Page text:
I don’t buy this is an ageing squad argument, it is not the same as McGann in Munster when an international 1-10 all essentially were going at the same time. The age profile in Leinster is still quite reasonable with a lot of guys in key positions at an age when they should be peaking.Leo,Jennings,BOD,D’Arcy,Ross are getting on but bar the centres there is replacements for the others and a cohort of established internationals still around. Have been giving MOC the benefit of the doubt and on the day i think it would have required a Claremont semi-final type performance at full strength to win. Unfortunately we were way off that level. I’m not sure what way MOC wants them playing but when i get a glimpse of what i think he is aspiring to i don’t like it. I think we got a Leicster coach as opposed to an Aussie coach.

  6. Just seen the team for tomorrow’s match against the Ospreys. Madigan is not even on the effin bench. What gives? Is MO’C hellbent on ruining the confidence and career of the player who perhaps did most to help us win the Rabo last season? I don’t understand the reasoning at all. I think Curate’s Egg is right: If I were Madigan I’d be thinking of packing my bags and going to club, where I’d be at least sure of getting my game.

    • ‘Tis a strange selection alright. D’arcy at 13 I notice. Not sure what’s happening with Madigan, hard to see why he wouldn’t at least be included on the bench for what is traditionally a game we find hard to win.

    • Mary Hinge

       /  April 10, 2014

      Maybe Mads would be better off heading West where there’s a gap for a 10 next season, he’d be first choice, and he’ll be honing a partnership with Ireland’s next 9, Kieran Marmion.

      • Steady on Mary, the D4s will be wanting Henshaw in return!

        • curates_egg

           /  April 11, 2014

          If I were Madigan I would be looking to leave. O’Connor has set back his career for certain this season. If I were the IRFU, I would be looking to get him away from O’Connor. Clearly Leinster badly need him though – in spite of what O’Connor thinks. So, yeah, we’ll just take Henshaw if that’s ok.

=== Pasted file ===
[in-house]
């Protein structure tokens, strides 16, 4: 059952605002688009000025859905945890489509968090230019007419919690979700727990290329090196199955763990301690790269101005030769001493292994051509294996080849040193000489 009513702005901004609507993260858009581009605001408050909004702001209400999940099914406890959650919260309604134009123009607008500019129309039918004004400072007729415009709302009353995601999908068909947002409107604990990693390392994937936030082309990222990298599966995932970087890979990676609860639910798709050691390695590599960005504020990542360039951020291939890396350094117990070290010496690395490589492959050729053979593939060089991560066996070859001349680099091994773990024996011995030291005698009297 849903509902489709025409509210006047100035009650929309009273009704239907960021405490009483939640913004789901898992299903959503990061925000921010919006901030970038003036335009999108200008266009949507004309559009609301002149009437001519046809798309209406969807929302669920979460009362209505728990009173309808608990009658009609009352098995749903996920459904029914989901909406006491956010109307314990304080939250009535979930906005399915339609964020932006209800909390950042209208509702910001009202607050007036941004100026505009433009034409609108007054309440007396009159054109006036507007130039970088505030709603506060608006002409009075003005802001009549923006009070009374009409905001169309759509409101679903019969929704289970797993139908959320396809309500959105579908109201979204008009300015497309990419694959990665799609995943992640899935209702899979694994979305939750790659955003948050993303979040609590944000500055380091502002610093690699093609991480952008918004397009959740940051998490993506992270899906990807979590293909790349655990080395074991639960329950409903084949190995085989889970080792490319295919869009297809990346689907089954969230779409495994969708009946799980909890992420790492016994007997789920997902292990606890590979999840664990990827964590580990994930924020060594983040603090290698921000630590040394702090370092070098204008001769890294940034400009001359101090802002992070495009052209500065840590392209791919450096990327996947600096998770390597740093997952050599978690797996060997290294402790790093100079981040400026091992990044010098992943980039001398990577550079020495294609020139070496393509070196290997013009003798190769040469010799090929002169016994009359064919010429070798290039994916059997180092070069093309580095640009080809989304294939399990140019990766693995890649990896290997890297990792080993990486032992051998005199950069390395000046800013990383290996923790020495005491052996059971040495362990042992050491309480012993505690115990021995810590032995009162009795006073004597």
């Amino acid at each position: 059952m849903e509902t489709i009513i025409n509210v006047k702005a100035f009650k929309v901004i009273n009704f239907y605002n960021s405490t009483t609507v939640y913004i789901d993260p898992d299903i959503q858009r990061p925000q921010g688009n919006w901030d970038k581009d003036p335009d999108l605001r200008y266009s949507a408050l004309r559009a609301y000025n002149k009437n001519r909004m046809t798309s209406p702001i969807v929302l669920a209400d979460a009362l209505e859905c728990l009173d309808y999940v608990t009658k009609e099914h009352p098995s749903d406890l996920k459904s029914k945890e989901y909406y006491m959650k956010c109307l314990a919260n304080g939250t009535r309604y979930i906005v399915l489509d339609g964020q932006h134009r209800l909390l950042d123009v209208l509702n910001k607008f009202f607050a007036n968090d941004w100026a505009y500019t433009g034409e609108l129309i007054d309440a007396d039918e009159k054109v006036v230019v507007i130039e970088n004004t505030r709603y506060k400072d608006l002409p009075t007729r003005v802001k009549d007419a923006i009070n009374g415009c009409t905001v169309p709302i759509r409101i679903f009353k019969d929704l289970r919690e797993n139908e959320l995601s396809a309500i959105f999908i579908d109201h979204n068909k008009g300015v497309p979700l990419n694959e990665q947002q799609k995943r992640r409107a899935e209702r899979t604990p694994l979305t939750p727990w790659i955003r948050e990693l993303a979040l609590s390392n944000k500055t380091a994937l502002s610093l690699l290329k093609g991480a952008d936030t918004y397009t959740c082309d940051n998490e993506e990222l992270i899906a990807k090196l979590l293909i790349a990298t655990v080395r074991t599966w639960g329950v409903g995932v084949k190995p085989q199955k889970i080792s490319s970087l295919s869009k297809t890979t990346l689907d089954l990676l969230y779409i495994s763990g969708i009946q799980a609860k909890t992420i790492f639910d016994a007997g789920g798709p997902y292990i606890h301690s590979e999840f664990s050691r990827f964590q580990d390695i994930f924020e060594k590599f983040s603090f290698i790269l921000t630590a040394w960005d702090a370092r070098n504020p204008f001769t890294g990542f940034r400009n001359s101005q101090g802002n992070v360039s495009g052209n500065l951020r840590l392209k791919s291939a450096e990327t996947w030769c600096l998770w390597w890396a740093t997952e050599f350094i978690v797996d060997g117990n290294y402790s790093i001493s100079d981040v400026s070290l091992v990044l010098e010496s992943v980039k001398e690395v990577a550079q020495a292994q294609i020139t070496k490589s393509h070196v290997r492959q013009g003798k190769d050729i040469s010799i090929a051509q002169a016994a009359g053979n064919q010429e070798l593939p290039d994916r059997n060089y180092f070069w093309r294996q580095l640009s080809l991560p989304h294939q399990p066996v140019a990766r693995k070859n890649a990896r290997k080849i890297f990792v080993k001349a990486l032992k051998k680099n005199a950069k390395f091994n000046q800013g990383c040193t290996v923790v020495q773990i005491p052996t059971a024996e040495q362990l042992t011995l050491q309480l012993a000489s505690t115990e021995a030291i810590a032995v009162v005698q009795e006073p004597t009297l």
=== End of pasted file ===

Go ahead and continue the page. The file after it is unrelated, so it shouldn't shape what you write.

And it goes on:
• If I had to choose, which one of them I’d prefer to leave the club at the end of this season, it’d be O’Connor. Madigan is Leinster to the bone, while MO’C is a blow-in, who is refusing to buy into the club ethos. If you look at recent selections – IRL and LEI -, the lack of team self-belief in the match against Toulon and subsequent statements by O’Connor, I suspect he’s involved in a massive dispute with Joe Schmidt behind the scenes. Hopefull the new national director of rugby Nucifora, who’s an Aussie but knows JS, will be able to sort the thing out.

  7. Bobby T

     /  April 10, 2014

    Pretty fair article I think. Some of the above comments are way over the top on MOC though. Come on can someone please assess the situation rationally. Leinster are top of the league (OK the Rabo isnt always that competitive but he has had to negotiate the last 3 months practically without his entire staring line-up) and they have lost twice in Europe. Once to a (despite the 40 point drubbing) a very good Northampton side and then to the European champions and by far the strongest team in Europe. Leinster should indeed be contending these matches and the manor of the defeat was really disappointing but the are not and have never been the All Blacks.